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Noise and UV Radiation in Riyadh

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					                           ‫انًًهكت انؼشبٍت انغؼىدٌت‬
                                  ‫خايؼت انًهك عؼىد‬
                            ‫كهٍت انؼهىو - لغى انفٍضٌاء وانفهك‬




                           PROGRESS REPORT

  The Distribution of Infrared Radiation and
Acoustic Doses in Riyadh: An Analytical Study*

  :‫حوزع األشعت ححج الحوراء والجرعاث الظوحيت في هذيٌت الرياع‬
                        ‫دراست ححليليت‬
                                             by

                                ٟ‫د. ِحّذ بٓ صبٌح اٌصبٌح‬
                                        ‫الباحث الرئيس‬
    ‫د. أساهت أحوذ العاًي‬                                       ‫د. عبذ الرحوي بي علي فلوباى‬

                    A. A. Fleimban (PI), M. S. Al-Slalhi and U. A. Elani
Department of Physics & Astronomy, College of Science, King Saud University
          P.O. Box 2455, Riyadh 11451, Kingdom of Saudi Arabia




* This project is supported by SABIC under Research     Grant No. 26/23,1423/1424H (2003/2004)


  Jumada II, 1425H                                                                 July, 2004


                                       -1-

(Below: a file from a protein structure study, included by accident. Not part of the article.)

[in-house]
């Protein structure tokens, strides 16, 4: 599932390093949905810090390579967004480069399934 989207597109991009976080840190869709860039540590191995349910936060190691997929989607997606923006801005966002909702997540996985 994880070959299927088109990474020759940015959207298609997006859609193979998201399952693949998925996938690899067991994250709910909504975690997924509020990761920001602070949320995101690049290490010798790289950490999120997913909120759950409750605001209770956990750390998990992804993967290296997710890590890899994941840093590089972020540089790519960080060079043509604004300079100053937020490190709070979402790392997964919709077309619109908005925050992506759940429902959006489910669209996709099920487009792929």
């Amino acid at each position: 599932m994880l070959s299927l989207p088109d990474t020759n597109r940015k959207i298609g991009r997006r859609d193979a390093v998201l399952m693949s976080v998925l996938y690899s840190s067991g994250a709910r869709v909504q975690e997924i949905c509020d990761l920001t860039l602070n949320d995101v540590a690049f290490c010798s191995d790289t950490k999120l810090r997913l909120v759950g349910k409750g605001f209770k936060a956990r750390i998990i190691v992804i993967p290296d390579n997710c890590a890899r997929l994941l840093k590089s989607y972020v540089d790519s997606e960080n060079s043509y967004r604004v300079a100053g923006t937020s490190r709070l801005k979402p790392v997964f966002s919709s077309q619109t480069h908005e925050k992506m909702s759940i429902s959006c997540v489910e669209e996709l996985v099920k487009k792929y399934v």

‫بغى اهلل انشحًٍ انشحٍى‬
            ‫ا‬                        ‫ال‬
 ‫"واهلل خؼم نكى يًا خهك ظال ً وخؼم نكى يٍ اندبال أكُاَ ً وخؼم نكى‬
‫عشابٍم حمٍكى انحش و عشابٍم حمٍكى بأعكى كزنك ٌخى َؼًخه ػهٍكى نؼهكى‬
                              ‫‪‬حغهًىٌ"‬
‫طذق اهلل انؼظٍى‬
 ‫(اٌَت ‪‬‬
                              ‫عىسة انُحم)‬




                            ‫-2-‬
   ‫شكر إلي سابك‬




Project Contents

    -3-
Abstract
Abstract in Arabic
                                                            Page
1. Introduction…………………………………………………………                         7
2. Main objectives……………………………………………………                         7
3. Project layout……………………………………………………..                       8
4. Noise Doses and Considerations……………………………..                9
Basic concepts……………………………………………………                        9
Environmental Noise and Issues……………………………….               9
5. Principles of Infrared IR Radiation……………………………..            11
  5.1 Basic Concepts………………………………………………….                       11
 5.2 Atmospheric Absorption of Infrared Radiation……………….     12
 5.3 Detection of Infrared Radiation…………………………………               13
6. Instrumentation for Doses and Infrared IR Measurements.. 13